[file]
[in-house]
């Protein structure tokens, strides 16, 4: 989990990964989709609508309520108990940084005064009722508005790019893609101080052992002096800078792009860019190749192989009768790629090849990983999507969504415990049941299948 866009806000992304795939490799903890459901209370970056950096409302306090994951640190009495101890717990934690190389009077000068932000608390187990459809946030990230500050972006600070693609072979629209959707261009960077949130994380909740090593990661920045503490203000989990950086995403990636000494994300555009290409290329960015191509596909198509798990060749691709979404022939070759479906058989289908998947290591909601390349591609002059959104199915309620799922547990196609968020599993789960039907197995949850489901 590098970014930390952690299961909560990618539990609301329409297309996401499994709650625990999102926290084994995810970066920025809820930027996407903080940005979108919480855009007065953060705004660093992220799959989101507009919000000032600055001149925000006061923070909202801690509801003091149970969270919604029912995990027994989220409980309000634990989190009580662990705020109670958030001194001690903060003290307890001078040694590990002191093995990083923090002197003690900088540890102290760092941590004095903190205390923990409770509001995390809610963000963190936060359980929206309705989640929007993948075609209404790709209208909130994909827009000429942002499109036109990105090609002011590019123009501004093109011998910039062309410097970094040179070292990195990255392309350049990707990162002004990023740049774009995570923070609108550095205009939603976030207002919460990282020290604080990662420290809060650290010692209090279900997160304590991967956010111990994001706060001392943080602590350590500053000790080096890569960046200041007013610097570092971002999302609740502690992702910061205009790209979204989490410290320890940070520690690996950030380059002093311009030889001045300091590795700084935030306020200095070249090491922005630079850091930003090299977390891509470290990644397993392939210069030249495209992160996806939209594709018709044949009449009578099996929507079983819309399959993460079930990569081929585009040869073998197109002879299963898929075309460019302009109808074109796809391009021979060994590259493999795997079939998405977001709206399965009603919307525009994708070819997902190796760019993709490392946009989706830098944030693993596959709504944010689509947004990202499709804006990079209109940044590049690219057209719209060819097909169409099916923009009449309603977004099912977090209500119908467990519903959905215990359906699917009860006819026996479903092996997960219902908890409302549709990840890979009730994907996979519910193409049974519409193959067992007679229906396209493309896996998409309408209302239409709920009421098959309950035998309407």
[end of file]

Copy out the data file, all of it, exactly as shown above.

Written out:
[in-house]
């Protein structure tokens, strides 16, 4: 989990990964989709609508309520108990940084005064009722508005790019893609101080052992002096800078792009860019190749192989009768790629090849990983999507969504415990049941299948 866009806000992304795939490799903890459901209370970056950096409302306090994951640190009495101890717990934690190389009077000068932000608390187990459809946030990230500050972006600070693609072979629209959707261009960077949130994380909740090593990661920045503490203000989990950086995403990636000494994300555009290409290329960015191509596909198509798990060749691709979404022939070759479906058989289908998947290591909601390349591609002059959104199915309620799922547990196609968020599993789960039907197995949850489901 590098970014930390952690299961909560990618539990609301329409297309996401499994709650625990999102926290084994995810970066920025809820930027996407903080940005979108919480855009007065953060705004660093992220799959989101507009919000000032600055001149925000006061923070909202801690509801003091149970969270919604029912995990027994989220409980309000634990989190009580662990705020109670958030001194001690903060003290307890001078040694590990002191093995990083923090002197003690900088540890102290760092941590004095903190205390923990409770509001995390809610963000963190936060359980929206309705989640929007993948075609209404790709209208909130994909827009000429942002499109036109990105090609002011590019123009501004093109011998910039062309410097970094040179070292990195990255392309350049990707990162002004990023740049774009995570923070609108550095205009939603976030207002919460990282020290604080990662420290809060650290010692209090279900997160304590991967956010111990994001706060001392943080602590350590500053000790080096890569960046200041007013610097570092971002999302609740502690992702910061205009790209979204989490410290320890940070520690690996950030380059002093311009030889001045300091590795700084935030306020200095070249090491922005630079850091930003090299977390891509470290990644397993392939210069030249495209992160996806939209594709018709044949009449009578099996929507079983819309399959993460079930990569081929585009040869073998197109002879299963898929075309460019302009109808074109796809391009021979060994590259493999795997079939998405977001709206399965009603919307525009994708070819997902190796760019993709490392946009989706830098944030693993596959709504944010689509947004990202499709804006990079209109940044590049690219057209719209060819097909169409099916923009009449309603977004099912977090209500119908467990519903959905215990359906699917009860006819026996479903092996997960219902908890409302549709990840890979009730994907996979519910193409049974519409193959067992007679229906396209493309896996998409309408209302239409709920009421098959309950035998309407």